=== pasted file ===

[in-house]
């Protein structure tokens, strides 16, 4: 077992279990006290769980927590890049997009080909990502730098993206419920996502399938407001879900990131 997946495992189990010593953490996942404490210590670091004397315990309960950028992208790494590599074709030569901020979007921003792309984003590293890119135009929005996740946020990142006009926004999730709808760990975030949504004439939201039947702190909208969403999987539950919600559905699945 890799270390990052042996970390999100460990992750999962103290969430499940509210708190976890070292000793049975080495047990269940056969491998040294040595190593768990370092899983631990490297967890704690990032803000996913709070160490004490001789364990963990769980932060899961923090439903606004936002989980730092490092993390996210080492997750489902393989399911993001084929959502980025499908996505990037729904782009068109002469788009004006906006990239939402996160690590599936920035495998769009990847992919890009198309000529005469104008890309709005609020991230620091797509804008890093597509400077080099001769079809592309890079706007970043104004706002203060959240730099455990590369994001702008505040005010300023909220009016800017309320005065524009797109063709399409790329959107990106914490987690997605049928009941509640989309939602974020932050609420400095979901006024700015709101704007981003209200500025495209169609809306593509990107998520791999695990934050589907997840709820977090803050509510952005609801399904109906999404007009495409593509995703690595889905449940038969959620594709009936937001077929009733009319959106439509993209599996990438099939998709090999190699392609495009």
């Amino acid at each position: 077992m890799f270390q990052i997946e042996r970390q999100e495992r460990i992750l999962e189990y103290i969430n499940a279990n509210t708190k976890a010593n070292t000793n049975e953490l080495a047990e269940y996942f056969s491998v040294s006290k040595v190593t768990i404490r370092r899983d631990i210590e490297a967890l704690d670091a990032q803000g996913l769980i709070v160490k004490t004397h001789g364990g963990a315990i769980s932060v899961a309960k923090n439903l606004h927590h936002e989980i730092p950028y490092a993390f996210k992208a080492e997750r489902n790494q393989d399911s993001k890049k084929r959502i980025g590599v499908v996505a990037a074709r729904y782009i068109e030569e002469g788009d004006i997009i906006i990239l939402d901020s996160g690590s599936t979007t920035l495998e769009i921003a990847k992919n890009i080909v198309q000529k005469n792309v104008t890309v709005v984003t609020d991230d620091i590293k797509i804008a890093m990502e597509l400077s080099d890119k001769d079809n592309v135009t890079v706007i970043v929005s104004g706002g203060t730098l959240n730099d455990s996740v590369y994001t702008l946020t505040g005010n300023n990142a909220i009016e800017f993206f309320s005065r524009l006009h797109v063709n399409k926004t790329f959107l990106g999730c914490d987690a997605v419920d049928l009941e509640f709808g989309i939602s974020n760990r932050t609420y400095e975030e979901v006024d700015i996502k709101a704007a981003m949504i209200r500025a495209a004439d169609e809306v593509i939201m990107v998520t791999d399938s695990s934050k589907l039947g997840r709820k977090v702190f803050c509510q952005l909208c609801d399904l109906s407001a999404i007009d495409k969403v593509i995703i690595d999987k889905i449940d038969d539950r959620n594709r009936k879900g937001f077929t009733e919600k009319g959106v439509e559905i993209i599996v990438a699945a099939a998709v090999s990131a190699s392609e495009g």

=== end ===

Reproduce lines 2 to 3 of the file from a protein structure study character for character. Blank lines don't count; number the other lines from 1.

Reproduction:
């Protein structure tokens, strides 16, 4: 077992279990006290769980927590890049997009080909990502730098993206419920996502399938407001879900990131 997946495992189990010593953490996942404490210590670091004397315990309960950028992208790494590599074709030569901020979007921003792309984003590293890119135009929005996740946020990142006009926004999730709808760990975030949504004439939201039947702190909208969403999987539950919600559905699945 890799270390990052042996970390999100460990992750999962103290969430499940509210708190976890070292000793049975080495047990269940056969491998040294040595190593768990370092899983631990490297967890704690990032803000996913709070160490004490001789364990963990769980932060899961923090439903606004936002989980730092490092993390996210080492997750489902393989399911993001084929959502980025499908996505990037729904782009068109002469788009004006906006990239939402996160690590599936920035495998769009990847992919890009198309000529005469104008890309709005609020991230620091797509804008890093597509400077080099001769079809592309890079706007970043104004706002203060959240730099455990590369994001702008505040005010300023909220009016800017309320005065524009797109063709399409790329959107990106914490987690997605049928009941509640989309939602974020932050609420400095979901006024700015709101704007981003209200500025495209169609809306593509990107998520791999695990934050589907997840709820977090803050509510952005609801399904109906999404007009495409593509995703690595889905449940038969959620594709009936937001077929009733009319959106439509993209599996990438099939998709090999190699392609495009």
């Amino acid at each position: 077992m890799f270390q990052i997946e042996r970390q999100e495992r460990i992750l999962e189990y103290i969430n499940a279990n509210t708190k976890a010593n070292t000793n049975e953490l080495a047990e269940y996942f056969s491998v040294s006290k040595v190593t768990i404490r370092r899983d631990i210590e490297a967890l704690d670091a990032q803000g996913l769980i709070v160490k004490t004397h001789g364990g963990a315990i769980s932060v899961a309960k923090n439903l606004h927590h936002e989980i730092p950028y490092a993390f996210k992208a080492e997750r489902n790494q393989d399911s993001k890049k084929r959502i980025g590599v499908v996505a990037a074709r729904y782009i068109e030569e002469g788009d004006i997009i906006i990239l939402d901020s996160g690590s599936t979007t920035l495998e769009i921003a990847k992919n890009i080909v198309q000529k005469n792309v104008t890309v709005v984003t609020d991230d620091i590293k797509i804008a890093m990502e597509l400077s080099d890119k001769d079809n592309v135009t890079v706007i970043v929005s104004g706002g203060t730098l959240n730099d455990s996740v590369y994001t702008l946020t505040g005010n300023n990142a909220i009016e800017f993206f309320s005065r524009l006009h797109v063709n399409k926004t790329f959107l990106g999730c914490d987690a997605v419920d049928l009941e509640f709808g989309i939602s974020n760990r932050t609420y400095e975030e979901v006024d700015i996502k709101a704007a981003m949504i209200r500025a495209a004439d169609e809306v593509i939201m990107v998520t791999d399938s695990s934050k589907l039947g997840r709820k977090v702190f803050c509510q952005l909208c609801d399904l109906s407001a999404i007009d495409k969403v593509i995703i690595d999987k889905i449940d038969d539950r959620n594709r009936k879900g937001f077929t009733e919600k009319g959106v439509e559905i993209i599996v990438a699945a099939a998709v090999s990131a190699s392609e495009g």